Duchamp in Context: Science and Technology in the Large Glass and Related Works

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Duchamp in Context: Science and Technology in the Large Glass and Related Works, by Linda Dairymple Henderson. Princeton, NJ: Princeton U Press, 1998. Reviewed by Arthur C. Danto, "The Bride & the Bottle Rack," The Nation 269.6 (August 23/30 1999): 29-31. Danto's essay posted on line 14 November 2002, at link, with a subtitle repeating the opening line of the review, "The idea of craft is an unanticipated product of the Industrial Revolution."[1]

Images of Marcel Duchamp's Large Glass can be found at link (when you get to the site, scroll down).[2] The actual image, however, perhaps even the 3-D work itself, may be of less immediate relevance than Duchamp's ideas it moves toward expressing, and the discussion it has elicited.

From the Synopsis of Henderson's study, on the website of Abe Books:

Between 1915 and 1923, Marcel Duchamp created one of the most mystifying art works of the early twentieth century: The Bride Stripped Bare by Her Bachelors, Even (also known as the Large Glass). [...] Duchamp's declared subject is the relation between the sexes, but his protagonists are biomechanical creatures: a "Bride" in the upper panel hovers over a "Bachelor Apparatus" in the panel below, stimulating the "Bachelors" with "love gasoline" for an "electrical stripping." [...]

[From Duchamp's notes] Linda Henderson provides the first systematic study of the Large Glass in relation to the entire corpus of Duchamp's notes for the project. Since Duchamp declared his interest in creating a "Playful Physics," she focuses on the scientific and technological themes that pervade the notes and the imagery of the Large Glass. In doing so, Henderson provides an unprecedented history of science as popularly known at the turn of the century, centered on late Victorian physics. In addition to electromagnetic waves, including X-rays and the Hertzian waves of wireless telegraphy, the areas of science to which Duchamp responded so creatively ranged from chemistry and classical mechanics to thermodynamics, Brownian movement, radioactivity, and atomic theory.[3]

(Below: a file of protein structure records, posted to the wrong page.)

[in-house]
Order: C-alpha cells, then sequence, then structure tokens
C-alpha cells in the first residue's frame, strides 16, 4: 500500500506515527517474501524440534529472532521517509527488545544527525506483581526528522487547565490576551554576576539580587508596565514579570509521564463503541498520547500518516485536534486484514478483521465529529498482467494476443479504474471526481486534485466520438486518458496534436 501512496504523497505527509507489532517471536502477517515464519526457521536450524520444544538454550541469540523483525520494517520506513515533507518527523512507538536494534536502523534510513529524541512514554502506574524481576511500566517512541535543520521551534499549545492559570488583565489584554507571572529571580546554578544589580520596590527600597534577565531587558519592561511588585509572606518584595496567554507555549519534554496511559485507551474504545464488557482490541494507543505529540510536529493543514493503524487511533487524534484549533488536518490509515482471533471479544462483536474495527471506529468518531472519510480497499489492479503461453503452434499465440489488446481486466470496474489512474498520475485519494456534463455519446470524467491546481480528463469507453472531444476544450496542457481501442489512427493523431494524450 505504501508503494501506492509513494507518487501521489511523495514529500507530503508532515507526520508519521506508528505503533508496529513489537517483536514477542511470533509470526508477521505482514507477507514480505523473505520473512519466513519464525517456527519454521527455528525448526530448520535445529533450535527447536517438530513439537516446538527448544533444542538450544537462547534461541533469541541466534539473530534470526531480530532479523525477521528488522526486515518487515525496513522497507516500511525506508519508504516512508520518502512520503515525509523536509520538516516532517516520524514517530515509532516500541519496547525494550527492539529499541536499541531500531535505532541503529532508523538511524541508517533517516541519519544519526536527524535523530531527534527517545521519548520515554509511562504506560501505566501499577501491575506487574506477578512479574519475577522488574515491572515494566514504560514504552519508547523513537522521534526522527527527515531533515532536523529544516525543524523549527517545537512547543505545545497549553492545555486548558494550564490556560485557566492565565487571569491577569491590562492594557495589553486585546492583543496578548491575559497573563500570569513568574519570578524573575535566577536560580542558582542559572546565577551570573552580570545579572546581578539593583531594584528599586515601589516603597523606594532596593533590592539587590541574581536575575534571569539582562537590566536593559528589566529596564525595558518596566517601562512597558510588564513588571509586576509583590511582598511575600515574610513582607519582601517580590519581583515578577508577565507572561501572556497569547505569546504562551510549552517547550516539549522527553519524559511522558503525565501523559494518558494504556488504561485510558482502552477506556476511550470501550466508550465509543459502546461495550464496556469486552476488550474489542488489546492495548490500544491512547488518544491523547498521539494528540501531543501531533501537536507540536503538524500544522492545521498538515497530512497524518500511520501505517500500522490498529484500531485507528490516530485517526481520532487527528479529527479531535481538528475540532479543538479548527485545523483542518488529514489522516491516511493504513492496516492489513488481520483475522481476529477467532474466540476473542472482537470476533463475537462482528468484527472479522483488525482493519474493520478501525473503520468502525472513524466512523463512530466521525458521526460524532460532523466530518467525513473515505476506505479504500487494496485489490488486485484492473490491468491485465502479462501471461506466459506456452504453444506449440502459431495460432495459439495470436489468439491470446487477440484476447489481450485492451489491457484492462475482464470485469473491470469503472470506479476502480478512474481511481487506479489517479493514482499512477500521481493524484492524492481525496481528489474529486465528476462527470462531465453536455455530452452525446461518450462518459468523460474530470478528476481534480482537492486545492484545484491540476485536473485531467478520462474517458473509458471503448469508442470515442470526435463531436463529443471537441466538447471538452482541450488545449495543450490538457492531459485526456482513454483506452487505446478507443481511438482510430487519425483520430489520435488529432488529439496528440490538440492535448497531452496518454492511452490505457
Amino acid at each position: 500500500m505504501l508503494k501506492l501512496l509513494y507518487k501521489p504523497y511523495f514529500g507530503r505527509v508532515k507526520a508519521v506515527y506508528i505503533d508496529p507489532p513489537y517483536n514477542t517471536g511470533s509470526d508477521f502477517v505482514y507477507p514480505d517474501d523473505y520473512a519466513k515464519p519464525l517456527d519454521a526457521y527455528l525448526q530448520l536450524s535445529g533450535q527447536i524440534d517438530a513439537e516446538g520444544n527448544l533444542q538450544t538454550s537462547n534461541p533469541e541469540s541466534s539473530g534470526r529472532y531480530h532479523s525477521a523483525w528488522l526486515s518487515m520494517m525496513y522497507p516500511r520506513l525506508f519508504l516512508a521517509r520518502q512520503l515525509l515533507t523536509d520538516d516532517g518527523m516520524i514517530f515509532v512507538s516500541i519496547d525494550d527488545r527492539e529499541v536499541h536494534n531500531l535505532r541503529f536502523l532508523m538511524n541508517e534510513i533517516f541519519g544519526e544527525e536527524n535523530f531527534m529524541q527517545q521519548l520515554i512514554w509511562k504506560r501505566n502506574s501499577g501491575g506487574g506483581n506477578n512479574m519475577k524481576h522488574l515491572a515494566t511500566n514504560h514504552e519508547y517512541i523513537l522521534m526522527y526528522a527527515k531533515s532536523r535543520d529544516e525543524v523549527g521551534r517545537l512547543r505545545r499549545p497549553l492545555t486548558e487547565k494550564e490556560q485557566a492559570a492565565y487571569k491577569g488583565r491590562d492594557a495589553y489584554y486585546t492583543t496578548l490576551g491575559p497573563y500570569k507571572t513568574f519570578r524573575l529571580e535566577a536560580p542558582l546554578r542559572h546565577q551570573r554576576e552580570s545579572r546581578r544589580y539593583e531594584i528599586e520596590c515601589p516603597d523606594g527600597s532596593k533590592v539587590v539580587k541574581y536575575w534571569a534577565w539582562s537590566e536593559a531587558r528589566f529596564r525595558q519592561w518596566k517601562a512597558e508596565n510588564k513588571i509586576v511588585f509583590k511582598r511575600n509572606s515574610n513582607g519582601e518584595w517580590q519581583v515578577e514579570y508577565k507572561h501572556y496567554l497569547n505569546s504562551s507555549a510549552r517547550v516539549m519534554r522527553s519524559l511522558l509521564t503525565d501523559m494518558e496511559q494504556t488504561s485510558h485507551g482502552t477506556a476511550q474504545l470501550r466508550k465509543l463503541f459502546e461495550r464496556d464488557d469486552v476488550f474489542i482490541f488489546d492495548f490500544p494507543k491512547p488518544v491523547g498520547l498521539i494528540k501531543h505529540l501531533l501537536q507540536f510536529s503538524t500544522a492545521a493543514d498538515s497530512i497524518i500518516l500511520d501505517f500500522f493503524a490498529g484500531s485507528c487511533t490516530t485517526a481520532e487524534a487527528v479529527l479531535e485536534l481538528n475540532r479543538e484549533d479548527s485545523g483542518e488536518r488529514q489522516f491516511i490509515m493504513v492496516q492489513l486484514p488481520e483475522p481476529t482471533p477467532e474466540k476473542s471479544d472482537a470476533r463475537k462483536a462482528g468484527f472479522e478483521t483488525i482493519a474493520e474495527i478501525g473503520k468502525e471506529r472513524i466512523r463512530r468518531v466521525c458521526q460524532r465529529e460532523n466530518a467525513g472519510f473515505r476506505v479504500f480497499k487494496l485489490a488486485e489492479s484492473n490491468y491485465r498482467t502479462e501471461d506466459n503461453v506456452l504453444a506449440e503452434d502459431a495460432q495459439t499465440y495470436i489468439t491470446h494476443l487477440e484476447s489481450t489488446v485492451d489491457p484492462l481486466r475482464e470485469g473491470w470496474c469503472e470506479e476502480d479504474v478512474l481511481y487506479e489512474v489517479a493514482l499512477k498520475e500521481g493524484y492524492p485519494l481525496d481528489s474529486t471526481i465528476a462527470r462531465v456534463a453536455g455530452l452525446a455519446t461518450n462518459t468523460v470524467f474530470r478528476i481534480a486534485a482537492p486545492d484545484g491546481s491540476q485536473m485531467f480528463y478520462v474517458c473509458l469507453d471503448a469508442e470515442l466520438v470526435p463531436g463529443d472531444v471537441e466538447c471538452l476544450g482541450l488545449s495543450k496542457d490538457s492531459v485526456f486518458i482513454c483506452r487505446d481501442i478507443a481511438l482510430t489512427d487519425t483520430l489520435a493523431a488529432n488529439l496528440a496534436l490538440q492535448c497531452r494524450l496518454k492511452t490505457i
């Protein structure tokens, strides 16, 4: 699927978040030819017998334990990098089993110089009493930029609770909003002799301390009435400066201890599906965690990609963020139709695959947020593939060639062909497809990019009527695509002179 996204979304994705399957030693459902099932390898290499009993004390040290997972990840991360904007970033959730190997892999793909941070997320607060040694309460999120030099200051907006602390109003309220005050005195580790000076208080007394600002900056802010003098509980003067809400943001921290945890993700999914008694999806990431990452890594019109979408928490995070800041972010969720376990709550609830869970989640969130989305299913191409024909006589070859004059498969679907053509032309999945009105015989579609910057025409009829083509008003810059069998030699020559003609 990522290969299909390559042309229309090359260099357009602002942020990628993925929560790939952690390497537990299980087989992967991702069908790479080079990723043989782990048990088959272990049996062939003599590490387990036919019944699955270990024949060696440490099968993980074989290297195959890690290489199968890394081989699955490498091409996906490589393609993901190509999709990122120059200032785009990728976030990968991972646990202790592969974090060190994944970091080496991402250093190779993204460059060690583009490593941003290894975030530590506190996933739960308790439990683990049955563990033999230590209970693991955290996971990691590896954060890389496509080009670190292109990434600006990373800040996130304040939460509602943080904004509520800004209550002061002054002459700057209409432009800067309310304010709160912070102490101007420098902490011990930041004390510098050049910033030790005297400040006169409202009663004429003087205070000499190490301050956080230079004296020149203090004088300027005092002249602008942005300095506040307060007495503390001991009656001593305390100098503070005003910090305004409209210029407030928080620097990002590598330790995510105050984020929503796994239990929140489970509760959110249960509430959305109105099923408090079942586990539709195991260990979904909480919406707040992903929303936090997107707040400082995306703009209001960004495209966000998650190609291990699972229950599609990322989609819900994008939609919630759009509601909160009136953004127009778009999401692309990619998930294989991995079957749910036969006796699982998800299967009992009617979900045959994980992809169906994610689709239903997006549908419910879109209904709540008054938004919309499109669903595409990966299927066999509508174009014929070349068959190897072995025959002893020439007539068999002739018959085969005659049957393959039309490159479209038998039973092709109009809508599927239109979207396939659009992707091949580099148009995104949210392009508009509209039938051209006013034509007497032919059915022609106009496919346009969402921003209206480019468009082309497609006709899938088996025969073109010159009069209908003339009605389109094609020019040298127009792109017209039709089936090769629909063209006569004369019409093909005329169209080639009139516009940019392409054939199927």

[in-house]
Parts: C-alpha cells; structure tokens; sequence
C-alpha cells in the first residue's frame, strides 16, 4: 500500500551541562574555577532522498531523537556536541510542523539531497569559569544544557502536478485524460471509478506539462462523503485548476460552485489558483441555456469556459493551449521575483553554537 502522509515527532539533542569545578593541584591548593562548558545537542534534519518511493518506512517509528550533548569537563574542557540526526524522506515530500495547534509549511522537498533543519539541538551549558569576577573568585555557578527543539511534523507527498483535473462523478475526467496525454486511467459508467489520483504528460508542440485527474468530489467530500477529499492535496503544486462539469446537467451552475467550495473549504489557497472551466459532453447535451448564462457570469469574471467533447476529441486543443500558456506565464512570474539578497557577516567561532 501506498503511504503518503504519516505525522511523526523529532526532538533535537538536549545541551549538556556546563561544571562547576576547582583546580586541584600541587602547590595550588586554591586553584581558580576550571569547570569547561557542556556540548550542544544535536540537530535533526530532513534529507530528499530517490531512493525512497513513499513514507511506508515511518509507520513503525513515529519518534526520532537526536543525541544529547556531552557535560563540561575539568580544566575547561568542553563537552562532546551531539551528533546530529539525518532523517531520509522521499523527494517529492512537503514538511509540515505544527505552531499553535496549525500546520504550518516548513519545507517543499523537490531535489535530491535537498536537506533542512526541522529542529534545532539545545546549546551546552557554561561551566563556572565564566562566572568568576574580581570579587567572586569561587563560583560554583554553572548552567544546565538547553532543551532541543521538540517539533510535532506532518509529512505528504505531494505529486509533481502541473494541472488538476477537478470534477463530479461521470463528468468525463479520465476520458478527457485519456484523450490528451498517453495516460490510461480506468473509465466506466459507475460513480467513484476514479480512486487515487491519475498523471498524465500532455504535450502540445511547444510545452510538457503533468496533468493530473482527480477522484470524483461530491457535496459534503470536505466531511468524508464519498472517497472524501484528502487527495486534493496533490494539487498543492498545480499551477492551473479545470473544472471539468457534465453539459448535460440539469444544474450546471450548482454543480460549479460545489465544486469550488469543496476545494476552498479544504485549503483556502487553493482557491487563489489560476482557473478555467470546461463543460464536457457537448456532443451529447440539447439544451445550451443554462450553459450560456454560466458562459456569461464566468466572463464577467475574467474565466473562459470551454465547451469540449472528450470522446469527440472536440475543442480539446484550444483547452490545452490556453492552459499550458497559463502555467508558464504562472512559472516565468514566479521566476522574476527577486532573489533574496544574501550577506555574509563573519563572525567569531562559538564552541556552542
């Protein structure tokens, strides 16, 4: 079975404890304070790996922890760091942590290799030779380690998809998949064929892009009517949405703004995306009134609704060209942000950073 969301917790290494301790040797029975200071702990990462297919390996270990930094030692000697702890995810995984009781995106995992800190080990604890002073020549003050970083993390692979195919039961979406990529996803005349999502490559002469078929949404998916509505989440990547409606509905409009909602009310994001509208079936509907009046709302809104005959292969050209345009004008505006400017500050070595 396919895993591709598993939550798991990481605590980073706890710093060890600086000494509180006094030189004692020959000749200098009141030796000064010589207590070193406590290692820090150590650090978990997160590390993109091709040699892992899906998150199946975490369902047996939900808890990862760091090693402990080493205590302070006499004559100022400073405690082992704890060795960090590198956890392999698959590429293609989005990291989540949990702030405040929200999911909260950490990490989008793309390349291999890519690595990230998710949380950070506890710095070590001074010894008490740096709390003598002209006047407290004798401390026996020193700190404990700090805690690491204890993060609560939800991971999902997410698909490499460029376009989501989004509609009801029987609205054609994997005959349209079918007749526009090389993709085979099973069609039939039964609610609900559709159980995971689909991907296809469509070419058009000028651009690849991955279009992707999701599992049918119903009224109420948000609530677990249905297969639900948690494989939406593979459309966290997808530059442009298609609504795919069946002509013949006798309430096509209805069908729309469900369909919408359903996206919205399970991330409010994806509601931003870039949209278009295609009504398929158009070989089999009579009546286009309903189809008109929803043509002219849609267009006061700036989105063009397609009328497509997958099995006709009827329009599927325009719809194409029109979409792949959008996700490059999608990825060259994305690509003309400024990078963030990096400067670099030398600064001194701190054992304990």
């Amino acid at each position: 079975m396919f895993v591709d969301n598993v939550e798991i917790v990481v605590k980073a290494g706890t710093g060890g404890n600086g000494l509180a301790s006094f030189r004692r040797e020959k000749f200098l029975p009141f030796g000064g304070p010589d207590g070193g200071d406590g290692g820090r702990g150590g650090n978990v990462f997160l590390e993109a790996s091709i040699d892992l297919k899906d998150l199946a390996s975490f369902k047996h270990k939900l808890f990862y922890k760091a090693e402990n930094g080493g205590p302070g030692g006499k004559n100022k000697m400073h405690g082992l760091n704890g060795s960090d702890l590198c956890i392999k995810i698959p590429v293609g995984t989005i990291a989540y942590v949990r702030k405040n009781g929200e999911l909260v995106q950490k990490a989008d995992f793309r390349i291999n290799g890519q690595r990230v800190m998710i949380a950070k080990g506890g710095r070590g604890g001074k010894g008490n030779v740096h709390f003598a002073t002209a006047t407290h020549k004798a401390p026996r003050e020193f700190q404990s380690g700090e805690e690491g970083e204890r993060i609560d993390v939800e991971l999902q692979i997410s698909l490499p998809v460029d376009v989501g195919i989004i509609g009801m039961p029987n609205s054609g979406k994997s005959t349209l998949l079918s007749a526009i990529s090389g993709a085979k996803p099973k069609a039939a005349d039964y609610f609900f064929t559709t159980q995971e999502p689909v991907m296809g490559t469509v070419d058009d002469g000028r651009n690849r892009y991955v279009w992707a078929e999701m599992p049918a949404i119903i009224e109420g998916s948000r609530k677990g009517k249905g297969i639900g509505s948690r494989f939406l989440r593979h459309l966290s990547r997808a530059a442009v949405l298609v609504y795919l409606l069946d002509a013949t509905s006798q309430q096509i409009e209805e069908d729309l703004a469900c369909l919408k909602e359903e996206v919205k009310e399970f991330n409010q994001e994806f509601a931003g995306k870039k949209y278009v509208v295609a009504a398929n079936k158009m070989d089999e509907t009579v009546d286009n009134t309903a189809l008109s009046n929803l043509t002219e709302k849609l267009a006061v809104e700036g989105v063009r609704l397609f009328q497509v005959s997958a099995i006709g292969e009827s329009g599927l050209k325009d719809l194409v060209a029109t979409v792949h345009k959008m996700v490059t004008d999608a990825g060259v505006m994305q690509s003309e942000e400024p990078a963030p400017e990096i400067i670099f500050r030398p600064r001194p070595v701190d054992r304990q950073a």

In his (as often) insightful review essay, Danto notes that in Duchamp in Context," the Henderson as art historian

has undertaken to set Notes and Glass together, as her subtitle announces [...], in the context of early twentieth-century science and technology. It is not Henderson’s claim that tracking down scientific references is “the whole story,” and of course it is not (there may not be a “whole story”). But she captures enough of the science to make clear that much of the inspiration for the Glass derives from what, to us, is a fairly remote period of scientific discovery. Consider the discovery of X-rays. The X-ray is so common a diagnostic instrument that it is difficult to imagine anyone today as thrilled by X-rays as Flammarion, the French science writer, was: “To see through opaque substances! to look inside a closed box! to see the bones of an arm, a leg, a body, through flesh and clothing!” Fearing that they might be “stripped bare” by X-rays, Henderson tells us, women could avail themselves of lead undergarments as modesty shields; and she quotes a scrap of contemporary doggerel: “I hear they’ll gaze / thro’ cloak and gown–and even stays / These naughty, naughty Roentgen Rays.” It somewhat confirms the lubricity of the male gaze feminists have made so central to their reflections on gender, that one of the first applications to occur to anyone was a new way of peering up skirts. It also alerts us to an irresistible connection between erotic humor and scientific concepts, which played so large a role in Duchamp’s sensibility. (Nation p. 29)

For "biomechanicals" cf. and emphatically contrast the work of H. R. Giger.[4]

RDE, finishing, 5Jan22